The Snorkel (1958)

snorkelHammer Films’ The Snorkel opens with a long, silent sequence in which black widower Paul Decker (Peter van Eyck, The Thousand Eyes of Dr. Mabuse) methodically sets up an elaborate death trap for his wife, apparently drugged into unconsciousness on the couch. After sealing the room shut, he rigs it to flood with natural gas while he lie safely in the crawlspace, accessible via secret door underneath the carpet. He’s in no danger of asphyxiation, thanks to the scuba gear he wears, from which this psychological thriller takes its utterly silly-sounding name. (Even sillier? The credit that reads, “John Holmes’ dog ‘Flush’ as ‘Toto.'”)

The deliberate precision Decker takes suggests these steps have become a routine. He has done this before; he knows exactly what he’s doing. And so does director Guy Green (The Magus), for The Snorkel is a superb Hitchcock imitation.

snorkel1The dead woman’s gangly teenage daughter, Candy (Mandy Miller, The Man in the White Suit), immediately accuses Paul as the killer, beyond a Shadow of a Doubt. She still suspects him of killing her father, too, in a boating “accident” several years prior. Thus, at the core, we have a locked-room mystery in which, privy to the solution from frame one, we’re just waiting for the other characters to catch up.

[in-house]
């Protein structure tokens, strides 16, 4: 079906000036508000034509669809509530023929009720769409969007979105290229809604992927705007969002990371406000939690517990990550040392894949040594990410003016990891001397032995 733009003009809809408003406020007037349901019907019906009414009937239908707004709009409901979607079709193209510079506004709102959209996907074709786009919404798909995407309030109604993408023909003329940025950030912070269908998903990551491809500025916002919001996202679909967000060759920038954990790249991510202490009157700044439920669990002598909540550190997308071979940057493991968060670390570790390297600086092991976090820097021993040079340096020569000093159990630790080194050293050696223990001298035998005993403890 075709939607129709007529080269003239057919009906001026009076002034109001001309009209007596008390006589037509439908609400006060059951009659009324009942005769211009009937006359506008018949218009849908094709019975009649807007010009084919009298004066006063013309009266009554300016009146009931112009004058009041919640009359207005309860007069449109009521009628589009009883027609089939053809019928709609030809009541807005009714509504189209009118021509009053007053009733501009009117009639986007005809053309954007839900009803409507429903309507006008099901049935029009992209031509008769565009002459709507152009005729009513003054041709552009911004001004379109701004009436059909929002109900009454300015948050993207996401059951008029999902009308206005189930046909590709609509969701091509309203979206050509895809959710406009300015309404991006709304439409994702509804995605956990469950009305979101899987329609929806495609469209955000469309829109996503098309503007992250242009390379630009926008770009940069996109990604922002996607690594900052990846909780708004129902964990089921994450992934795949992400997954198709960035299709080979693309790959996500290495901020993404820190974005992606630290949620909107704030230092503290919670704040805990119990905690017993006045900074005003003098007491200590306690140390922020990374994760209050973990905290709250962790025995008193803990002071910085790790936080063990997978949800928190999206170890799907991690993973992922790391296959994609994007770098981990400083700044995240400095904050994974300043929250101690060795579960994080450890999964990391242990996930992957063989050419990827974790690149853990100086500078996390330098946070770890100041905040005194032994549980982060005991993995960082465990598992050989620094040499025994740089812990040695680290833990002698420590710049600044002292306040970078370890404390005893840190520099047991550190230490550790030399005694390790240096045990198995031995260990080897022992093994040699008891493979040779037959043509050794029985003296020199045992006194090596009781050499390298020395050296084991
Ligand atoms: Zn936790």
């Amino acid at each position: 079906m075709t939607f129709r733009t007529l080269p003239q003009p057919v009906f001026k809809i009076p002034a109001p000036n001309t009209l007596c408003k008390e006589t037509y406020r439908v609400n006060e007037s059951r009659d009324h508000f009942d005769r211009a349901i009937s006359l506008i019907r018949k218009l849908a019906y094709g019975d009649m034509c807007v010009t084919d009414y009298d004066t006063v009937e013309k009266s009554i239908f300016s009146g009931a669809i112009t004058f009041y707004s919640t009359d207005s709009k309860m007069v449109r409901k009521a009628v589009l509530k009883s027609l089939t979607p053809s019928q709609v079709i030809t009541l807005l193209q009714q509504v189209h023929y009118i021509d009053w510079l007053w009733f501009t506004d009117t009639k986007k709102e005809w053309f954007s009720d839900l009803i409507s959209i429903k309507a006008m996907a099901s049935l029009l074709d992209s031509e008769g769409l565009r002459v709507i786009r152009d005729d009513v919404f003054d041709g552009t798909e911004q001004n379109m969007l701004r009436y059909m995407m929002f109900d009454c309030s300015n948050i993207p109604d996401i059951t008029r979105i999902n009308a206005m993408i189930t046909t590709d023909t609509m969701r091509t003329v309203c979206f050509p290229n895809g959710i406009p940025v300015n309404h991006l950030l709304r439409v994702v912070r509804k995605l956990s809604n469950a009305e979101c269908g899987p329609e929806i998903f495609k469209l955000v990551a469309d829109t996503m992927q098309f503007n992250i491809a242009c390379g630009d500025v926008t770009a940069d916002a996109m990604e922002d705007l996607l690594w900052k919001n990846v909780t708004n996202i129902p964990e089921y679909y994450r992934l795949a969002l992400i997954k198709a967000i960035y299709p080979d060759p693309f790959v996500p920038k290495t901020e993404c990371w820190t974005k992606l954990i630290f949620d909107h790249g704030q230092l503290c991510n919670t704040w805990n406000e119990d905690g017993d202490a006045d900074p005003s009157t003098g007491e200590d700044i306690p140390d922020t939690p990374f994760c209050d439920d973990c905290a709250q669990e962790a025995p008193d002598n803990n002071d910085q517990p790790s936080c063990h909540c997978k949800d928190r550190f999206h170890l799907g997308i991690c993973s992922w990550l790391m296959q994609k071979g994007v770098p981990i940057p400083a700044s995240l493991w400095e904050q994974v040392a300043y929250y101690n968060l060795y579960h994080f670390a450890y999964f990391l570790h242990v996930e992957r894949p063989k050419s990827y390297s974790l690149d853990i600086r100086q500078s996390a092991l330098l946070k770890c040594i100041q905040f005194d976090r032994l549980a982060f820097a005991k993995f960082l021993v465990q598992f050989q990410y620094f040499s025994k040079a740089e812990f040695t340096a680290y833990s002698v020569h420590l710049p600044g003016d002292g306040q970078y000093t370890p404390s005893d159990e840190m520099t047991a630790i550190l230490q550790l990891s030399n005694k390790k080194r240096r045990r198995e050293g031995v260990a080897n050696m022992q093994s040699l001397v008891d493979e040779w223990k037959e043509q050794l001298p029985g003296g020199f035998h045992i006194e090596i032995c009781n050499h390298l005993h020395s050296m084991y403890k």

How Green manages to wring suspense from that, I’ll never know, especially since we know those characters will, given the times. In ever-noble black and white, The Snorkel presents one of the more perverse methods of murder the screen has seen to date, and that uniqueness — the posters classify it as a “gimmick,” which sounds too William Castle-esque — goes a long way in appeal. It also grants instant menace to van Eyck, who looks so evil and creepy sitting quietly in that apparatus, no acting is necessary. —Rod Lott

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